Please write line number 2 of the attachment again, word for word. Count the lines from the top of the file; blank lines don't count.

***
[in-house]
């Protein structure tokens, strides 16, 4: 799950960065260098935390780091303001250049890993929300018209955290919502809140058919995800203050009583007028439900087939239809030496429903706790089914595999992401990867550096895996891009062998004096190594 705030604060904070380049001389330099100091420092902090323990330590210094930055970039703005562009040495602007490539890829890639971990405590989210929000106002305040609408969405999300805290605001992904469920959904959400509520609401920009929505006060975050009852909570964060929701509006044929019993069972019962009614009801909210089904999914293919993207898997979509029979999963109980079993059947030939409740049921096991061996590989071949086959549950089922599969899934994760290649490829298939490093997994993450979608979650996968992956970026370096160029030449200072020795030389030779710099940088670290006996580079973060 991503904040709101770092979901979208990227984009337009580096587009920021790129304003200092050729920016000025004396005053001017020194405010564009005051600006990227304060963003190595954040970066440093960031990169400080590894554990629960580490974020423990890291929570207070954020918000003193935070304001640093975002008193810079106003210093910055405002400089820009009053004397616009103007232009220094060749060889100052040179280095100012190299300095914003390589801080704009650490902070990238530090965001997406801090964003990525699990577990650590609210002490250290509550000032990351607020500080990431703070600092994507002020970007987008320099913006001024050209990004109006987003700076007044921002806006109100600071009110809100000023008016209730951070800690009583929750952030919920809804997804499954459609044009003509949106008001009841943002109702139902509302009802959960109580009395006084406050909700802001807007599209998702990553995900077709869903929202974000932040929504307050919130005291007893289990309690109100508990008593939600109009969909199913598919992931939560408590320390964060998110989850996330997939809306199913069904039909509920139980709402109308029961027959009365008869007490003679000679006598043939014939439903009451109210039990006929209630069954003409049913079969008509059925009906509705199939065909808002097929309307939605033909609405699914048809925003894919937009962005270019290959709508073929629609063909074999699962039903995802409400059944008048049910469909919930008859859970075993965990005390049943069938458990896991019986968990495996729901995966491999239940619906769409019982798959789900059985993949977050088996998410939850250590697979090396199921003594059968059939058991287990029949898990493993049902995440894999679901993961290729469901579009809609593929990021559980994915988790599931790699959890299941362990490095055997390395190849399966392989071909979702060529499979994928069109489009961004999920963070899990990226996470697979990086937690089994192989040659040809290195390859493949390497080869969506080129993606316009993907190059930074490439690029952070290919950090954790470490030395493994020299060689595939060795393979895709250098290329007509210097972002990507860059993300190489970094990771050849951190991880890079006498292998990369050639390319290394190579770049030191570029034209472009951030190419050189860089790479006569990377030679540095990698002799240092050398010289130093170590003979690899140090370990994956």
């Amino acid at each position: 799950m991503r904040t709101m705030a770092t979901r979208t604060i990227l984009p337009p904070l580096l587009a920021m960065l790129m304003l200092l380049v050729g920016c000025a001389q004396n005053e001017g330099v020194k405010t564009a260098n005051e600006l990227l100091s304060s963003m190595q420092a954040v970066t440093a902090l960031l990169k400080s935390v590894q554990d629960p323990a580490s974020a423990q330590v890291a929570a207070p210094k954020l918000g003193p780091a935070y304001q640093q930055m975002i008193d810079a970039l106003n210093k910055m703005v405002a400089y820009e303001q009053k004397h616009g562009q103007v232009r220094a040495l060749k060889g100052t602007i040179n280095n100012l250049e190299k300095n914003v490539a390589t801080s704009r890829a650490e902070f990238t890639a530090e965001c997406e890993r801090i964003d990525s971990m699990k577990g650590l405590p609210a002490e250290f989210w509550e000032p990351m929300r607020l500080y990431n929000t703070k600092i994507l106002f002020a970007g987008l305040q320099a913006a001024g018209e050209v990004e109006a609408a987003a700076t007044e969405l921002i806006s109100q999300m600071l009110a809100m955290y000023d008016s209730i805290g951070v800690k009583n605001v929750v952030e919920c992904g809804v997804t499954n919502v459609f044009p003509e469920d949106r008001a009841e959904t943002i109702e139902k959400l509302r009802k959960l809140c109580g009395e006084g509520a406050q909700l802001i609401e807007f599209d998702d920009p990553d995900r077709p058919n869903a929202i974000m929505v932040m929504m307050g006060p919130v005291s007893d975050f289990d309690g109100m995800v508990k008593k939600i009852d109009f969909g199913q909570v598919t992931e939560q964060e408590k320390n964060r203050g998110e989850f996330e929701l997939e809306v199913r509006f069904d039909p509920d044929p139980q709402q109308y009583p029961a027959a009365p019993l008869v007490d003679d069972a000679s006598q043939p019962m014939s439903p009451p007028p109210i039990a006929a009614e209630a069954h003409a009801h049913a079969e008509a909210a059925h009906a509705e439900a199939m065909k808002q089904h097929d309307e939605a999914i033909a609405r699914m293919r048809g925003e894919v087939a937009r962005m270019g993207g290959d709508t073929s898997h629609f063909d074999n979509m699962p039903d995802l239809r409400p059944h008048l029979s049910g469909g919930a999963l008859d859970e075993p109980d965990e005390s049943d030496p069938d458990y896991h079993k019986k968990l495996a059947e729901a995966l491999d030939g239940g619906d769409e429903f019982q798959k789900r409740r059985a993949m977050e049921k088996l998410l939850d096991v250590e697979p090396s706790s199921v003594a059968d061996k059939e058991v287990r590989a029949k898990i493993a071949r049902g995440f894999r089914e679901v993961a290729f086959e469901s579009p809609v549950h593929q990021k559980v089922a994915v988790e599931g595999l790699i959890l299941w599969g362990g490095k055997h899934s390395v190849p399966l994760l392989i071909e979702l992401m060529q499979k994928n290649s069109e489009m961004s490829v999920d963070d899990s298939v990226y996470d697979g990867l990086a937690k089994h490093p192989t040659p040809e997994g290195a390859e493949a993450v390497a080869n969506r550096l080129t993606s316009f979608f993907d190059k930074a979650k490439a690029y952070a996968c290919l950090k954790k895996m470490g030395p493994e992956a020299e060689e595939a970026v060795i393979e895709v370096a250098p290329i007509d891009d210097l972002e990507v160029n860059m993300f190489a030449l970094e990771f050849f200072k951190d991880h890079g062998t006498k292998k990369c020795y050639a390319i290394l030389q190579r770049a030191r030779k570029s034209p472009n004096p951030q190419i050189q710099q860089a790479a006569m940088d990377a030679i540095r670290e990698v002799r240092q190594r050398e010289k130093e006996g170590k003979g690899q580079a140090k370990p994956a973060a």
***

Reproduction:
């Protein structure tokens, strides 16, 4: 799950960065260098935390780091303001250049890993929300018209955290919502809140058919995800203050009583007028439900087939239809030496429903706790089914595999992401990867550096895996891009062998004096190594 705030604060904070380049001389330099100091420092902090323990330590210094930055970039703005562009040495602007490539890829890639971990405590989210929000106002305040609408969405999300805290605001992904469920959904959400509520609401920009929505006060975050009852909570964060929701509006044929019993069972019962009614009801909210089904999914293919993207898997979509029979999963109980079993059947030939409740049921096991061996590989071949086959549950089922599969899934994760290649490829298939490093997994993450979608979650996968992956970026370096160029030449200072020795030389030779710099940088670290006996580079973060 991503904040709101770092979901979208990227984009337009580096587009920021790129304003200092050729920016000025004396005053001017020194405010564009005051600006990227304060963003190595954040970066440093960031990169400080590894554990629960580490974020423990890291929570207070954020918000003193935070304001640093975002008193810079106003210093910055405002400089820009009053004397616009103007232009220094060749060889100052040179280095100012190299300095914003390589801080704009650490902070990238530090965001997406801090964003990525699990577990650590609210002490250290509550000032990351607020500080990431703070600092994507002020970007987008320099913006001024050209990004109006987003700076007044921002806006109100600071009110809100000023008016209730951070800690009583929750952030919920809804997804499954459609044009003509949106008001009841943002109702139902509302009802959960109580009395006084406050909700802001807007599209998702990553995900077709869903929202974000932040929504307050919130005291007893289990309690109100508990008593939600109009969909199913598919992931939560408590320390964060998110989850996330997939809306199913069904039909509920139980709402109308029961027959009365008869007490003679000679006598043939014939439903009451109210039990006929209630069954003409049913079969008509059925009906509705199939065909808002097929309307939605033909609405699914048809925003894919937009962005270019290959709508073929629609063909074999699962039903995802409400059944008048049910469909919930008859859970075993965990005390049943069938458990896991019986968990495996729901995966491999239940619906769409019982798959789900059985993949977050088996998410939850250590697979090396199921003594059968059939058991287990029949898990493993049902995440894999679901993961290729469901579009809609593929990021559980994915988790599931790699959890299941362990490095055997390395190849399966392989071909979702060529499979994928069109489009961004999920963070899990990226996470697979990086937690089994192989040659040809290195390859493949390497080869969506080129993606316009993907190059930074490439690029952070290919950090954790470490030395493994020299060689595939060795393979895709250098290329007509210097972002990507860059993300190489970094990771050849951190991880890079006498292998990369050639390319290394190579770049030191570029034209472009951030190419050189860089790479006569990377030679540095990698002799240092050398010289130093170590003979690899140090370990994956």